30. An Act, to dock the Intail of certain Lands in the County of Gloucester, late the Estate of John Smith, and vesting the same in Trustees, to be sold; and the Money arising therefrom, to be laid out in Slaves, to be settled to the same Uses.

April 10, 1746 - Merriwether

The Ship Lilly, Capt. Merriwether, arrived this Day in York River, in 23 Weeks from Bristol, and 10 from Milford Haven: But has brought no News later than we have already receiv’d

(Editor's note: The Bristol Channel is a major inlet in the island of Great Britain, separating South Wales from Devon and Somerset in South West England, and extending from the lower estuary of the River Severn to the North Atlantic Ocean. Milford Haven Waterway is a natural harbour at the western end of the Channel in Pembrokeshire, West Wales. The Haven is a ria or drowned valley flooded at the end of the last Ice Age, formed by the Pembroke River and the Daugleddau estuary. During the age of sail, trans-Atlantic shipping could be stalled at Milford Haven by unfavorable winds.)

April 3, 1746 - Lee, Huggins

Since our last, the Ship Christian, Capt. Lee, is arriv’d in Rappahanock, from London: by whom we have English Prints to the 18th of January; which contain the following material … Dantzick … Hambourg … Dresden … Frankfort … Rotterdam … Cork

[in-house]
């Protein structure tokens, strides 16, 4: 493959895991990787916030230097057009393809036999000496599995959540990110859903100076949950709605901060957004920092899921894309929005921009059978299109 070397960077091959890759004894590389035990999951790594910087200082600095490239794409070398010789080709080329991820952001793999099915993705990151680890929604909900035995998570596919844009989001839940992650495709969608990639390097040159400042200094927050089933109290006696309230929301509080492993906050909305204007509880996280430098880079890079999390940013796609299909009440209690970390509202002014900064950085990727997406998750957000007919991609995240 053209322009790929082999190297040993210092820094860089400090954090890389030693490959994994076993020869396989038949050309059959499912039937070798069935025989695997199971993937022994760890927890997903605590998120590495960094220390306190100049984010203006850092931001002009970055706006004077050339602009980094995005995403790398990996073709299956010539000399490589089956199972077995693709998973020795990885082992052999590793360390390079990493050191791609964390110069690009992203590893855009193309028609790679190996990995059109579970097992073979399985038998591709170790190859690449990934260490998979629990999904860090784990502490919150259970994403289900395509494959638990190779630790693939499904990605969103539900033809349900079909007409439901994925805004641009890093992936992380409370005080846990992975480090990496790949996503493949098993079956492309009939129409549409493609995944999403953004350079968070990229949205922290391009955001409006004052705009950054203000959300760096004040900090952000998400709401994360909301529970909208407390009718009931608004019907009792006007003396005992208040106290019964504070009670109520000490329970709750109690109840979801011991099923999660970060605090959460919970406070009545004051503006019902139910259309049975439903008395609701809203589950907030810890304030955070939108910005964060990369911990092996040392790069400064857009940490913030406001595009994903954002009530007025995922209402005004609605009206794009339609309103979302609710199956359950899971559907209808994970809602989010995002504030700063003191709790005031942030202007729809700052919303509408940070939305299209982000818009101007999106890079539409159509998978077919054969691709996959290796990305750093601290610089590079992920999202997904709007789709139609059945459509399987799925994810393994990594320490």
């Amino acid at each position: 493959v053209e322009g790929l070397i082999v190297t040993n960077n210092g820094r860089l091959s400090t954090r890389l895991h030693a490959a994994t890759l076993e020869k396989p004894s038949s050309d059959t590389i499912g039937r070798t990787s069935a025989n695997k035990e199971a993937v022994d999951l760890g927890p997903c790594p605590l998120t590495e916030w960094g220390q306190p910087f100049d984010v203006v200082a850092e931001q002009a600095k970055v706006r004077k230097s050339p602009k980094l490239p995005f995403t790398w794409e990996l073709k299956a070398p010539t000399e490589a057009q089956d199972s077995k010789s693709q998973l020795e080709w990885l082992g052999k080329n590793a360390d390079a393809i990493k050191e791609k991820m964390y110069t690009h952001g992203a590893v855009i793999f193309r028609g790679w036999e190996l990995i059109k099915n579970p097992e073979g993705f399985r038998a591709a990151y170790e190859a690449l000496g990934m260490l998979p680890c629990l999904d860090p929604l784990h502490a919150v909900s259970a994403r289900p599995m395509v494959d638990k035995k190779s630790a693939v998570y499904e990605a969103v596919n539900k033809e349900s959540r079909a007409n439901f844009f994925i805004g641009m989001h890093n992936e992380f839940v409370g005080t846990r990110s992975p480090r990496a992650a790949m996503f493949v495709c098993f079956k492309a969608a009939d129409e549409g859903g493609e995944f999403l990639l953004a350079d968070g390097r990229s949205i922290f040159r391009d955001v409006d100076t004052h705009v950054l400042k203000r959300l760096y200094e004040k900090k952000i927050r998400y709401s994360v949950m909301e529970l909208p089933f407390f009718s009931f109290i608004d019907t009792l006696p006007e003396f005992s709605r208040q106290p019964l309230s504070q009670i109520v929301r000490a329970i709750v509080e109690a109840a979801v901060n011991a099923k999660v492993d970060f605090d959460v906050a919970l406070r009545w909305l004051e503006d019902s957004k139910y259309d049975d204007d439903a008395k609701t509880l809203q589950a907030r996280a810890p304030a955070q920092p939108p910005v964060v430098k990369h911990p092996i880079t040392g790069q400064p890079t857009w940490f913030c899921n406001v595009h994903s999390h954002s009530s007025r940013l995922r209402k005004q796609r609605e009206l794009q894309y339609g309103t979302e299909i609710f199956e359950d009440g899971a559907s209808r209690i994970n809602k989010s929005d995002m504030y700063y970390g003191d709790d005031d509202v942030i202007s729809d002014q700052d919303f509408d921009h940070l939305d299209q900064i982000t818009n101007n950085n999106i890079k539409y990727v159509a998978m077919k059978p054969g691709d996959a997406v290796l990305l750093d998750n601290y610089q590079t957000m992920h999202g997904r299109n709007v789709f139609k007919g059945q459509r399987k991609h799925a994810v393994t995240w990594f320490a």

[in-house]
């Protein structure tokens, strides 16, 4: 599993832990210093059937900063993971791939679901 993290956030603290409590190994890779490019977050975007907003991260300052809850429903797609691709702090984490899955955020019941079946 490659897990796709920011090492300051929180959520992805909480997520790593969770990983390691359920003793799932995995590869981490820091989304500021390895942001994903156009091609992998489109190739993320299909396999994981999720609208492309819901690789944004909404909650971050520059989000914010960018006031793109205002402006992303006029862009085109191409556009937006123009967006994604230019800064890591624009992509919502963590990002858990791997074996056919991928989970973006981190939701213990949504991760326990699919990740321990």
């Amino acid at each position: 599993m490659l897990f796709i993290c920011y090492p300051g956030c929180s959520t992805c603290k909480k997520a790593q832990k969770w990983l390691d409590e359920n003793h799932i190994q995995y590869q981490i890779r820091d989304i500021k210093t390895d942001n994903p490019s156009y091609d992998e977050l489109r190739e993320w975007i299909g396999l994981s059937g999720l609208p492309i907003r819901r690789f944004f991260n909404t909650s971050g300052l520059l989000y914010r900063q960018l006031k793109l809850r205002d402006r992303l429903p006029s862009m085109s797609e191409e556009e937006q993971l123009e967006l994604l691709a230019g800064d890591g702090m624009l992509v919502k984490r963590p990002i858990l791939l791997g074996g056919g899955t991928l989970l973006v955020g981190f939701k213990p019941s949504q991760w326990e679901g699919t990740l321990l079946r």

*****

Ran away last June, from the Subscriber, in Glocester County, a short, well-set Negroe Fellow, named Pompey: He is about 5 Feet 6 Inches high, talks good English, and is of a yellow Complexion: Had on when he went away, a Cotton Waistcoat, dy’d yellow, a striped Virginia-Cloth Jacket and Breeches, a Virginia Cotton Shirt, an old Pair of Shoes and Stockings; but I am since informed he has changed his Apparel.

Whoever secures the said Negroe, so that I many have him again, shall have Two Pistoles Reward, besides what the Law allows, paid by

William Huggins.

January 23, 1746 - Malbone, James, Orr, Walker, Churchman

SINCE our last, the Ship Mermain, Capt. Malbone, and the Brig. Industry, Capt. James, arriv’d in Norfolk from London: The Ship May, Capt. Orr, in James River, from Glasgow: Also the Ship Prat, Capt. Walker; and the Ship Gooch, Capt. Churchman, in York River, from Bristol: But as they have all had long Passages, they bring little News more than we had before. . . The two Bristol Ships, above mention’d, about 100 Leagues off our Capes, spoke with His Majesty’s Ships Torrington and Dover, with 8 Transport Ships under their Convoy, having on Board 3 Regiments of Soldiers, and their Officers, from Gibralter, bound for Cape Breton: This Week one of the said Transport Ships, put into Hampton Road, having parted from the rest; which we hear intended to put into New-York, it being judg’d improper to attempt getting into Cape Breton in the middle of Winter, when they are generally frozen up.